Barreira Tapped As Mental Health Head

Task Force chair will oversee school resources and outreach starting July 1

Courtesy Photo

PAUL J. BARREIRA

Almost three months after a the Student Mental Health Task Force recommended the creation of a position to coordinate all mental health services at the University, the administration has appointed the task force’s chair to the new post.

Dr. Paul J. Barreira, a psychiatrist at McLean Hospital, will oversee Harvard’s mental health outreach and services—bridging the former divide between the Bureau of Study Counsel and University Health Services (UHS) Mental Health Services—starting July 1.

The position, which will be called Director of University Counseling, Academic Support and Mental Health Services, was recommended by the task force in its March interim report as a way to better coordinate the school’s disparate mental health resources.

Both the Bureau and UHS Mental Health Service will report directly to Barreira, and he will also coordinate prevention education, outreach and support services in the Houses.

Barreira, who is also chief of community clinical services, director of medical education and director of the chronic psychiatric illness support program at McLean, said that the dedication of students, administrators and mental health professionals who he worked with on the task force was a major reason he decided to take on the new position.

“A lot of people are very invested in making all of these services work better for the students,” Barreira said. “There are a lot of different constituents who care deeply and passionately about this and want to work with everyone to make it better.”

Barreira said he has been surprised by how seriously Harvard has treated the need to reform its mental health services.

“It’s remarkable that a University like Harvard would make such a public debate of this issue,” he said. “Many colleges continue to have their heads in the ground, and think that there is no issue.”

The community psychiatry or public mental health aspect of the project is also highly appealing, Barreira said.

“Part of what I find very exciting is that this position is very much like taking a public mental health view, looking at a large community of very talented people and thinking about what are the things we can do together in making Harvard a place where people feel they are supported,” Barreira said.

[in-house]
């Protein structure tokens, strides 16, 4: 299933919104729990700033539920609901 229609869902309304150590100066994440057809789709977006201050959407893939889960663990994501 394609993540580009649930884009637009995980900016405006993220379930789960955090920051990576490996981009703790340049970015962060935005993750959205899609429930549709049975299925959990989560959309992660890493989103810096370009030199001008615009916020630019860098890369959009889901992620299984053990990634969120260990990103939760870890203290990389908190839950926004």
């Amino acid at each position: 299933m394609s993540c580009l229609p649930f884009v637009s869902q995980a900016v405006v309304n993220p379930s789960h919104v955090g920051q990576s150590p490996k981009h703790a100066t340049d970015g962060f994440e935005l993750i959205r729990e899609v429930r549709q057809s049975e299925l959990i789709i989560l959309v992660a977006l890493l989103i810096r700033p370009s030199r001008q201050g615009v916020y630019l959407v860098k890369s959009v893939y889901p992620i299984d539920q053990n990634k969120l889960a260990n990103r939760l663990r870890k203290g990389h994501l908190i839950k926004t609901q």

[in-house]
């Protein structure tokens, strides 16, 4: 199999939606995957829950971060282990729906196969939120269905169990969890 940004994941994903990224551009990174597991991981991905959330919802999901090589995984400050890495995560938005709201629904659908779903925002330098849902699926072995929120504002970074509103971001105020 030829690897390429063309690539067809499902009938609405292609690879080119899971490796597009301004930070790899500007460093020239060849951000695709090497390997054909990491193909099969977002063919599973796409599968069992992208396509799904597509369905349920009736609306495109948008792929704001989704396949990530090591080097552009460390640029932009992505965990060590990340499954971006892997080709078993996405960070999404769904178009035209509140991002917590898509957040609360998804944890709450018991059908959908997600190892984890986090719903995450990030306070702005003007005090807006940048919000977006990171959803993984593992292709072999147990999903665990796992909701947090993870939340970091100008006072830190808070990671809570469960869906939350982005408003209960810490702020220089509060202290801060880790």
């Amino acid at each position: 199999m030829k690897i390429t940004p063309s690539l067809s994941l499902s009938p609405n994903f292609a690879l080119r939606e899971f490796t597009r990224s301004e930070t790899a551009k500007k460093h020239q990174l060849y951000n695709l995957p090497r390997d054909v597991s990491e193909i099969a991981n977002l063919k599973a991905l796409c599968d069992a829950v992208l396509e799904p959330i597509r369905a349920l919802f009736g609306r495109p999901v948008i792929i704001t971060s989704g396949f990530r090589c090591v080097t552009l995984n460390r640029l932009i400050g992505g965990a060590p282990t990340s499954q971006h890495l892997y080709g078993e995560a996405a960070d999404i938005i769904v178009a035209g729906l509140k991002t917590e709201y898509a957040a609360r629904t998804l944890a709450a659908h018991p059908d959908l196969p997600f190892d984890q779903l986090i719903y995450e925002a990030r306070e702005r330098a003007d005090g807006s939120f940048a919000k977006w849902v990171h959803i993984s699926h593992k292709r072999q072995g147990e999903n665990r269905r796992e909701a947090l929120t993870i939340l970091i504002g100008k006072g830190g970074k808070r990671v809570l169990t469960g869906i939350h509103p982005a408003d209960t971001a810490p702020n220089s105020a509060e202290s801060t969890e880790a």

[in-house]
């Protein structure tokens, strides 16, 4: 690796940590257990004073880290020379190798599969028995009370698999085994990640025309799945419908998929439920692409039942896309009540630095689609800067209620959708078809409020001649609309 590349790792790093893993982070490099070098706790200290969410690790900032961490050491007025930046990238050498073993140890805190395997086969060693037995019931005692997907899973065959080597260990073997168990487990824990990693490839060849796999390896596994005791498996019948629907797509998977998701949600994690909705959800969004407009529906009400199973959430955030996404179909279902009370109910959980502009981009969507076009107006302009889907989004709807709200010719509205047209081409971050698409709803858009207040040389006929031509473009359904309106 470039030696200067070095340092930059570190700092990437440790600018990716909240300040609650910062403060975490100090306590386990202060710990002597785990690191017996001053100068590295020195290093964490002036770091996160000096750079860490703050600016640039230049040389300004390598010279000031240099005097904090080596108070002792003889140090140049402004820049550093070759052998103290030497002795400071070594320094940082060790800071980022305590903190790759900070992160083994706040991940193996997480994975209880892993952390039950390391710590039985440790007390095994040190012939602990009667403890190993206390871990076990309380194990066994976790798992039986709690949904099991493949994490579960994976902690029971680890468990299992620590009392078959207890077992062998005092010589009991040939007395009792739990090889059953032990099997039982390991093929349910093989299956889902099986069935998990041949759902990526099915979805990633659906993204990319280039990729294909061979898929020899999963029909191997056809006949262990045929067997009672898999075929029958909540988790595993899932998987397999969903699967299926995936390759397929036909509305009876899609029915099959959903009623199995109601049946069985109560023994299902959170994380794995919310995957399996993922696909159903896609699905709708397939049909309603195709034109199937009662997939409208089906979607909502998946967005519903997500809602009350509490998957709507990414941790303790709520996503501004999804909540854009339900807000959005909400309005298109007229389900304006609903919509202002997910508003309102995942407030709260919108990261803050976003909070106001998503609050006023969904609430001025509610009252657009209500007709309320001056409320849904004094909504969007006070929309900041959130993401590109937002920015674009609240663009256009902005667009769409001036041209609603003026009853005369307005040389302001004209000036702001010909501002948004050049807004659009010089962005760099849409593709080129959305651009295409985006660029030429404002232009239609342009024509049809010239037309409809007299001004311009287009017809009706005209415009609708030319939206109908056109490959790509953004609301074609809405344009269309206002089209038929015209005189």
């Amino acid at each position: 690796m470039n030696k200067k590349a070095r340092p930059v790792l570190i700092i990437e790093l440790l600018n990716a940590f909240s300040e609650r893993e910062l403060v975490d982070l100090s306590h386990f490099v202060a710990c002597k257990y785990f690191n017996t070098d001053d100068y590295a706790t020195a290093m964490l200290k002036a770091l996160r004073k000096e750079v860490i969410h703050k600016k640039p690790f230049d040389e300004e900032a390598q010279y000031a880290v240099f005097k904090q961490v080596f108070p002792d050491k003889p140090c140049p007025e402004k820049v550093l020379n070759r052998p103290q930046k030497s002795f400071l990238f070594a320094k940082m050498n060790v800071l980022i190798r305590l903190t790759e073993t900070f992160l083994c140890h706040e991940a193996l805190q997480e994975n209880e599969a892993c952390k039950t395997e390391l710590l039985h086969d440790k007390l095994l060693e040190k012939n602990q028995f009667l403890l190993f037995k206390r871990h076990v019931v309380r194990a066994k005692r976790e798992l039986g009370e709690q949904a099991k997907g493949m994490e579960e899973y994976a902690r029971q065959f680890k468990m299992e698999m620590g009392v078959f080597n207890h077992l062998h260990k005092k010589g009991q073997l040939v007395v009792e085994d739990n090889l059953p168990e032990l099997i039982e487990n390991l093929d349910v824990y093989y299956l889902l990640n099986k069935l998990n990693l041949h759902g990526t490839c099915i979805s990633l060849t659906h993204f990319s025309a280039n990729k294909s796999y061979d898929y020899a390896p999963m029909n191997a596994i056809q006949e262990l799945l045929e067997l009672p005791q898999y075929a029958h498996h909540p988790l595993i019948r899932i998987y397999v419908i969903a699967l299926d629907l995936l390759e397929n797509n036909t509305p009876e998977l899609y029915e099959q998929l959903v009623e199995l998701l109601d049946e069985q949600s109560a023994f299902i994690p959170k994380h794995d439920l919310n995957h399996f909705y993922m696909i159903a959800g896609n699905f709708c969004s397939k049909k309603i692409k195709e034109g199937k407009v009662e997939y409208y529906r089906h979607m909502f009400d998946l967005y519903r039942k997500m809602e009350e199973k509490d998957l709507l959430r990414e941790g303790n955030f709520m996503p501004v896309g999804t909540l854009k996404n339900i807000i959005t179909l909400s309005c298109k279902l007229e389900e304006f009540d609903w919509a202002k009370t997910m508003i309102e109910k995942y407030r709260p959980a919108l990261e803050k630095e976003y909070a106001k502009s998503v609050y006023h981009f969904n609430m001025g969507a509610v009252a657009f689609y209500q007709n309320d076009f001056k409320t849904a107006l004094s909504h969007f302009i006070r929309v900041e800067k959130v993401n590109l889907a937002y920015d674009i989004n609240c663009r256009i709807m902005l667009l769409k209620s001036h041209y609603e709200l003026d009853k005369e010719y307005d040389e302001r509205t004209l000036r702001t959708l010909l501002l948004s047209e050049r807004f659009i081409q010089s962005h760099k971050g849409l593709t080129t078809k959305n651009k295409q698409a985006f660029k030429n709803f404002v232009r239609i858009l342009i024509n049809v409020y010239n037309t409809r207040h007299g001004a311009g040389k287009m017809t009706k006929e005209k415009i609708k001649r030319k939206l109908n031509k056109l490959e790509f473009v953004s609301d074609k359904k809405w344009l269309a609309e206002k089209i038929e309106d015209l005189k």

He added that the difficulty of the task and the potential to make lasting improvements to the Harvard system also drew him to the post.

“This is a thing that could be very challenging and continue to make a difference for following years,” Barreira said.

University Provost Stephen E. Hyman said that Barreira’s an “ideal combination” of diverse skills for the position.

“I couldn’t be happier because Paul Barreira combines the most important thing which is real concern for students, real empathy, with extraordinary clinical skills and deep administrative experience,” Hyman said.

Dean of the College Benedict H. Gross ’71, who convened the task force in December with Hyman, said that Barreira’s past work made him a strong candidate.

Hyman said it was also a plus that Barreira is already so familiar with the problems and intricacies of the Harvard system after chairing the task force for several months.

“He is in some sense a proven quantity through his very skillful leadership of the task force, which will allow him to hit the ground running, which is very, very important,” Hyman said.

Hyman specifically cited Barreira’s knowledge of the communication problems inherent in Harvard’s current mental health system.

Barreira said that while his work on the task force will be helpful to him, he still needs to familiarize himself with graduate students and programs, the international student population, the connections between substance abuse and mental health and other facets of mental health that the task force did not examine in depth.

Barreira said that changes in outreach and residential support will be implemented by the beginning of the next school year.

“I hope that when students return they’ll see an even more robust effort at providing information and education about the broader issues of wellness and mental health, as well as information in different formats about the Bureau and UHS and what kinds of resources exist.”

There will be tutors focused specifically on mental health in the Houses, and a push to provide more consistent residential resources overall.

Barreira said he did not know if he would have a separate staff, but that he would probably have his office in the Bureau of Study Counsel building.

The disposition of the Bureau fits best with the broad range of services and educational outreaches, he said.

“The Bureau deals with more than just providing clinical services to students. It aims to look in a broader way at the needs of the Harvard community,” Barreira said. “It’s useful to be located at the Bureau.”

Barreira said he will also probably see some patients at UHS Mental Health Services urgent care hours and do some initial evaluation of students who are seeking mental health care.

Though he will continue to see a few long-time patients, Barreira will give up most of his responsibilities at McLean to concentrate on his new position.

Hyman said that there currently exists a critical need to reexamine mental health services at universities across the country.

Having one person dedicated to the full range of mental health services on campus is vital, Hyman said.

“The first and most important thing is that now we’re going to have some person who wakes up every morning thinking about the whole range of mental health issues—we just haven’t had that before. That’s really critical,” Hyman said.

—Stephen M. Marks contributed to the reporting of this story.

—Staff writer Katharine A. Kaplan can be reached at kkaplan@fas.harvard.edu.